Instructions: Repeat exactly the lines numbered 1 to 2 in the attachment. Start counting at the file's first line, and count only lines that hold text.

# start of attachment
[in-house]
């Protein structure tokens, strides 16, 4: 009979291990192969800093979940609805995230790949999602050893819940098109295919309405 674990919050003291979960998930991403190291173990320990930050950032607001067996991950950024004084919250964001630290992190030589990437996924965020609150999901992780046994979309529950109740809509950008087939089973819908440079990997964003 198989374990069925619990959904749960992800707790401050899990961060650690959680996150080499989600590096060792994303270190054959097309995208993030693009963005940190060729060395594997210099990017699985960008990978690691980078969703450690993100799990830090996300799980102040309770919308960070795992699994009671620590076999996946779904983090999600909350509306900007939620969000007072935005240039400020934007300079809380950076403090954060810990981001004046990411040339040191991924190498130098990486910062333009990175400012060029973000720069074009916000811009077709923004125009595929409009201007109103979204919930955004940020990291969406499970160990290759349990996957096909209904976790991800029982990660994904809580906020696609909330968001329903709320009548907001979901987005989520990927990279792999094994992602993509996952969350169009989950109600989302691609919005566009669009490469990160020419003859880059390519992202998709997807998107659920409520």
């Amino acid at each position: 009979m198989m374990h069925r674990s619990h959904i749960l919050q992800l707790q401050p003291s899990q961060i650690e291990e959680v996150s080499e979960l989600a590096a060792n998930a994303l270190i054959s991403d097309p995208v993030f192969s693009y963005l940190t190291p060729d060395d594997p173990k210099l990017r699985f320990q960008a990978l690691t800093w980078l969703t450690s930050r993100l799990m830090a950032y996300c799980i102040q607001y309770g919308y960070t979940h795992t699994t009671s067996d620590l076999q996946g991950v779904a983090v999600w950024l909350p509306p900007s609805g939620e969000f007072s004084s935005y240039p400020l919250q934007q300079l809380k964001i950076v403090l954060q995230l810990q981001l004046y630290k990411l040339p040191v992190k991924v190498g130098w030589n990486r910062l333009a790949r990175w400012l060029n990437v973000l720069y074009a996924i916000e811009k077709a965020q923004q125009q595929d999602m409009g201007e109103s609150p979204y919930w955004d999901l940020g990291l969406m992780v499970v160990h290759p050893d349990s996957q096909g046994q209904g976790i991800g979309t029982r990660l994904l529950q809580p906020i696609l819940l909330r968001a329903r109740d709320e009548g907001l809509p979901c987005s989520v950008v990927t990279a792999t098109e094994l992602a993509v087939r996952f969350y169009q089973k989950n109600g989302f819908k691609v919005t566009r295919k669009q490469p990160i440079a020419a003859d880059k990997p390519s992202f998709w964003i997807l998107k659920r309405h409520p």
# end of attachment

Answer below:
[in-house]
């Protein structure tokens, strides 16, 4: 009979291990192969800093979940609805995230790949999602050893819940098109295919309405 674990919050003291979960998930991403190291173990320990930050950032607001067996991950950024004084919250964001630290992190030589990437996924965020609150999901992780046994979309529950109740809509950008087939089973819908440079990997964003 198989374990069925619990959904749960992800707790401050899990961060650690959680996150080499989600590096060792994303270190054959097309995208993030693009963005940190060729060395594997210099990017699985960008990978690691980078969703450690993100799990830090996300799980102040309770919308960070795992699994009671620590076999996946779904983090999600909350509306900007939620969000007072935005240039400020934007300079809380950076403090954060810990981001004046990411040339040191991924190498130098990486910062333009990175400012060029973000720069074009916000811009077709923004125009595929409009201007109103979204919930955004940020990291969406499970160990290759349990996957096909209904976790991800029982990660994904809580906020696609909330968001329903709320009548907001979901987005989520990927990279792999094994992602993509996952969350169009989950109600989302691609919005566009669009490469990160020419003859880059390519992202998709997807998107659920409520």